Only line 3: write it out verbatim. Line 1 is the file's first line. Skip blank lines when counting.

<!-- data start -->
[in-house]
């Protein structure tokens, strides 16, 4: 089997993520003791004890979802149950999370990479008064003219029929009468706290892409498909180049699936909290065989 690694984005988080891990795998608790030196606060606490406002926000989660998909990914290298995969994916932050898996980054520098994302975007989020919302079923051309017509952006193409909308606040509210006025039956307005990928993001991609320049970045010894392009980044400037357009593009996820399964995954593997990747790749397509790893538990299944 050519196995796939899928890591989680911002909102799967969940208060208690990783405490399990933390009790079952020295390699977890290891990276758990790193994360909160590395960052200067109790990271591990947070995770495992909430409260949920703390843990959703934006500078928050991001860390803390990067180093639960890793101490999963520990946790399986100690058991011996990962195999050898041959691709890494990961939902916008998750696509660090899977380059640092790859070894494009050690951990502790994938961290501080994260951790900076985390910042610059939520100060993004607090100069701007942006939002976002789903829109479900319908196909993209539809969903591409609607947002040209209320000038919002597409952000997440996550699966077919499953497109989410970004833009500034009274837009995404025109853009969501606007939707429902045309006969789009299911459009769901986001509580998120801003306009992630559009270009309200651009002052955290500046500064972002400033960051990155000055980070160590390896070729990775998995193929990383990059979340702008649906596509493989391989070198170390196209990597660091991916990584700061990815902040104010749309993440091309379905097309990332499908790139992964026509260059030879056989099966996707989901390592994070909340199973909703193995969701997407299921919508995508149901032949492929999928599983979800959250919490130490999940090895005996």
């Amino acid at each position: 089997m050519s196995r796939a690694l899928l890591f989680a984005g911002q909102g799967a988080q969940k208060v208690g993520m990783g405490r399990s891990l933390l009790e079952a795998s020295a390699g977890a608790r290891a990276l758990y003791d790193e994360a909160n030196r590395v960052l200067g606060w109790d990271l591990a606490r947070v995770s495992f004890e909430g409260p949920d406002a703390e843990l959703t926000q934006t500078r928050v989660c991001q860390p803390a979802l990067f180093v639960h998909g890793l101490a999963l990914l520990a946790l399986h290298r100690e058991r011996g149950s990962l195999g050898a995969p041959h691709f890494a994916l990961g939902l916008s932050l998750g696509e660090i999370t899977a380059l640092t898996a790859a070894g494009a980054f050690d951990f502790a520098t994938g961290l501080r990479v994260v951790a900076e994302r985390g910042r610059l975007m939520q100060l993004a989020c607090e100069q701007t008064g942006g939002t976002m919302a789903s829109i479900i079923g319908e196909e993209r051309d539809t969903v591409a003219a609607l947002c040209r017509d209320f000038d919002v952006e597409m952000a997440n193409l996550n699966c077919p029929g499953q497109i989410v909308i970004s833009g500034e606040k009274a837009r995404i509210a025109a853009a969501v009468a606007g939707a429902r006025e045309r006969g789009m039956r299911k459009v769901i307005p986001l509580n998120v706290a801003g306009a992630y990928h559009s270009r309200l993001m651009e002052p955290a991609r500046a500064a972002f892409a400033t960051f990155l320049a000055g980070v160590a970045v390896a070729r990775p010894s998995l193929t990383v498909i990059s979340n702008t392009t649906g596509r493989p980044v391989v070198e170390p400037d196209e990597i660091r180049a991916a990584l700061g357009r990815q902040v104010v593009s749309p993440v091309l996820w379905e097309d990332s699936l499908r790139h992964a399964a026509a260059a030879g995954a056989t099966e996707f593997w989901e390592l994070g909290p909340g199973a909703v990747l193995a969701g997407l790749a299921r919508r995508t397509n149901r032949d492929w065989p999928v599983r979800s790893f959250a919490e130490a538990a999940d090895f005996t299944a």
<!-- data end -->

């Amino acid at each position: 089997m050519s196995r796939a690694l899928l890591f989680a984005g911002q909102g799967a988080q969940k208060v208690g993520m990783g405490r399990s891990l933390l009790e079952a795998s020295a390699g977890a608790r290891a990276l758990y003791d790193e994360a909160n030196r590395v960052l200067g606060w109790d990271l591990a606490r947070v995770s495992f004890e909430g409260p949920d406002a703390e843990l959703t926000q934006t500078r928050v989660c991001q860390p803390a979802l990067f180093v639960h998909g890793l101490a999963l990914l520990a946790l399986h290298r100690e058991r011996g149950s990962l195999g050898a995969p041959h691709f890494a994916l990961g939902l916008s932050l998750g696509e660090i999370t899977a380059l640092t898996a790859a070894g494009a980054f050690d951990f502790a520098t994938g961290l501080r990479v994260v951790a900076e994302r985390g910042r610059l975007m939520q100060l993004a989020c607090e100069q701007t008064g942006g939002t976002m919302a789903s829109i479900i079923g319908e196909e993209r051309d539809t969903v591409a003219a609607l947002c040209r017509d209320f000038d919002v952006e597409m952000a997440n193409l996550n699966c077919p029929g499953q497109i989410v909308i970004s833009g500034e606040k009274a837009r995404i509210a025109a853009a969501v009468a606007g939707a429902r006025e045309r006969g789009m039956r299911k459009v769901i307005p986001l509580n998120v706290a801003g306009a992630y990928h559009s270009r309200l993001m651009e002052p955290a991609r500046a500064a972002f892409a400033t960051f990155l320049a000055g980070v160590a970045v390896a070729r990775p010894s998995l193929t990383v498909i990059s979340n702008t392009t649906g596509r493989p980044v391989v070198e170390p400037d196209e990597i660091r180049a991916a990584l700061g357009r990815q902040v104010v593009s749309p993440v091309l996820w379905e097309d990332s699936l499908r790139h992964a399964a026509a260059a030879g995954a056989t099966e996707f593997w989901e390592l994070g909290p909340g199973a909703v990747l193995a969701g997407l790749a299921r919508r995508t397509n149901r032949d492929w065989p999928v599983r979800s790893f959250a919490e130490a538990a999940d090895f005996t299944a």